"There's nothing sudden about this," Smith said, noting that "there have been schools in the Hamilton County system and others, schools have been warned and they've been told they've been failing for over a decade."
But Rep. Yusuf Hakeem, D-Chattanooga, said the governor's proposal "gives me pause and concern that it takes away from the public education system. Again, we have a vulnerable population, those people who have not been able to go to private schools and so forth. And to take away funds I think harms their chances of being the best they can be."
While Lee is increasing the BEP funding formula, Hakeem said $25 million won't be going there. Nor is another $12 million proposed for public charter schools.
"If we're going to invest in public education, let's do it," Hakeem said. "We say we need people for the workforce, and we need to make that investment if we're going to get there."
House Finance Committee Vice Chairman Patsy Hazlewood, R-Signal Mountain, listened to considerable back and forth over the education savings account program as top Lee administration officials discussed it before the House Finance Committee during their overall recommended $38.55 billion budget presentation.
Hazlewood said she's still "waiting to see the details" on the savings account proposal.
For example, Hazlewood said, she thought a GOP colleague raised a "critical point" by asking whether local systems would adequately be "held harmless" by loss of education dollars as the money follows departing students.
Lee is recommending affected schools continue to be compensated through the formula over a three-year period. But the issue raised in committee is what happens in Year 4.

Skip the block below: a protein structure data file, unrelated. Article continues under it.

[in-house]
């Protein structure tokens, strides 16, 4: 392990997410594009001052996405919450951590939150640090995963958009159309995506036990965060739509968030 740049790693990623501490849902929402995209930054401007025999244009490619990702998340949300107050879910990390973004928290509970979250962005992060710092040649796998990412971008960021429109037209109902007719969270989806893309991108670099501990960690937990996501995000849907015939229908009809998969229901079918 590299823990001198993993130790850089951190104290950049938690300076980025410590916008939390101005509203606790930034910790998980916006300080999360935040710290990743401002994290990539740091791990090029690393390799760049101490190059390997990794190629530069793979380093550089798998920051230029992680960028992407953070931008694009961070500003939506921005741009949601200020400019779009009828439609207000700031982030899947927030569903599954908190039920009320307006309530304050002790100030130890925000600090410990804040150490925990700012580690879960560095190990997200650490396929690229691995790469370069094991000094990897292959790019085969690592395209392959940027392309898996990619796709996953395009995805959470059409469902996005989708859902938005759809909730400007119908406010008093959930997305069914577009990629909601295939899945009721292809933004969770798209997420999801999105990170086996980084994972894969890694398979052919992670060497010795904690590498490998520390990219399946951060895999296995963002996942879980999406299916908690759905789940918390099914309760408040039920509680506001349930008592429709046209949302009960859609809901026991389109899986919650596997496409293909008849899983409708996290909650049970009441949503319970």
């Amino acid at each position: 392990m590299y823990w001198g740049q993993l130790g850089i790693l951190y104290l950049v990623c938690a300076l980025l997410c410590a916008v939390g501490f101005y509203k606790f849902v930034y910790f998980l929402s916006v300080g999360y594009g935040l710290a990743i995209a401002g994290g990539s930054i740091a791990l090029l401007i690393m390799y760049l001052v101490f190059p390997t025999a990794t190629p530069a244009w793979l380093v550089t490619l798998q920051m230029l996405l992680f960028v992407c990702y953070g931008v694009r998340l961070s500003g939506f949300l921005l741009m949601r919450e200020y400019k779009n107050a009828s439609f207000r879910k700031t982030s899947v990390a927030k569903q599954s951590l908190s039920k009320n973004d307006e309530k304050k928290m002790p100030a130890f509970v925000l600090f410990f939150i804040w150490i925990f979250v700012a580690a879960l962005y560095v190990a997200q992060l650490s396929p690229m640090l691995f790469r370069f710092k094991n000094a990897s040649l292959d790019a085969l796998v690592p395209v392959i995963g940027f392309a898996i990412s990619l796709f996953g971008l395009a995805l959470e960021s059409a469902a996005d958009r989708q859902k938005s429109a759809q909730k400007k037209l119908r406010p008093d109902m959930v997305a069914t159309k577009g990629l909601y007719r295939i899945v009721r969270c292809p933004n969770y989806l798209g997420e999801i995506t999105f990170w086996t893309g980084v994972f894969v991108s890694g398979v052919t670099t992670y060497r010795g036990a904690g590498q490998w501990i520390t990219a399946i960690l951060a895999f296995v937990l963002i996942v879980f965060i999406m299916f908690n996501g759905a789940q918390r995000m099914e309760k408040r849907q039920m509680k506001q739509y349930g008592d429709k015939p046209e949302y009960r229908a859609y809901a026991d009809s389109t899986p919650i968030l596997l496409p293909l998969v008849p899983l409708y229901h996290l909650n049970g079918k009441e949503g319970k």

"I think, as with most things, the devil's in the details," Hazlewood said. "Certainly, if I lived in a school zone where my child had to go and it was a failing school, I would want to have options. I just think we have to be careful how we implement that. Again just to not exacerbate the problem we have already when schools don't have enough resources."
Lee has emphasized that his proposed fiscal year 2019-2020 budget also provides $71 million for public school educator salary increases of 2.5 percent as well as $46.23 million to provide full cost adjustments to the state's Basic Education Program funding formula for public schools.
And he's also proposing another $5 million for the lowest performing schools.
In recent years, repeated efforts by voucher proponents have failed in the Republican- controlled General Assembly, where former House Speaker Beth Harwell, a Nashville Republican, wasn't keen on vouchers. And a number of her GOP colleagues agreed with rural Republicans, fearing programs proposed as being limited would eventually be extended into their districts.
But there's been a massive turnover of members as a result of the 2018 elections.
Still, while House Budget Subcommittee Chairman Andy Holt, R-Dresden, a longtime voucher supporter, applauded Lee's education savings account proposal, he told Lee's finance commissioner, Stewart McWhorter, "I know that's a heavy lift."
"I know there's concern out there," Holt said, later adding, "I hope to see it through."
Contact Andy Sher at firstname.lastname@example.org or 615-255-0550. Follow on Twitter @AndySher1.